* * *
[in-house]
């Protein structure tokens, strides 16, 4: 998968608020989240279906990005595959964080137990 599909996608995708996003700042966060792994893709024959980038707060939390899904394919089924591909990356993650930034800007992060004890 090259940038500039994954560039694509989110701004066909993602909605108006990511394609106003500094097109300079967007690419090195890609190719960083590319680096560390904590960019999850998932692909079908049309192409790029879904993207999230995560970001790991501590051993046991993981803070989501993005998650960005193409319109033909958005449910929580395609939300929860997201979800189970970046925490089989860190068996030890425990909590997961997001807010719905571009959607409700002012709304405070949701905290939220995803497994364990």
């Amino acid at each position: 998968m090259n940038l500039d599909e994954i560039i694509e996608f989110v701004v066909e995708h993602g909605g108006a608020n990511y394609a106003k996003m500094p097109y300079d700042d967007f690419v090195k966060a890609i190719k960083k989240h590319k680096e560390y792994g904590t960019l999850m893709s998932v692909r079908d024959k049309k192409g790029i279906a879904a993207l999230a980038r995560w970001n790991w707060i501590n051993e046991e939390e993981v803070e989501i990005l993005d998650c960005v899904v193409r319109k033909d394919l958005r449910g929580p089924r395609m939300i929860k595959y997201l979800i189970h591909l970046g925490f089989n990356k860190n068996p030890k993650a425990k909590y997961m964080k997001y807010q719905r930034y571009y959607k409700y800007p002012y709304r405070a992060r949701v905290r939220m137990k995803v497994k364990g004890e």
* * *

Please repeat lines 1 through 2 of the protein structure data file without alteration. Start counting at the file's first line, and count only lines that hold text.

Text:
[in-house]
């Protein structure tokens, strides 16, 4: 998968608020989240279906990005595959964080137990 599909996608995708996003700042966060792994893709024959980038707060939390899904394919089924591909990356993650930034800007992060004890 090259940038500039994954560039694509989110701004066909993602909605108006990511394609106003500094097109300079967007690419090195890609190719960083590319680096560390904590960019999850998932692909079908049309192409790029879904993207999230995560970001790991501590051993046991993981803070989501993005998650960005193409319109033909958005449910929580395609939300929860997201979800189970970046925490089989860190068996030890425990909590997961997001807010719905571009959607409700002012709304405070949701905290939220995803497994364990």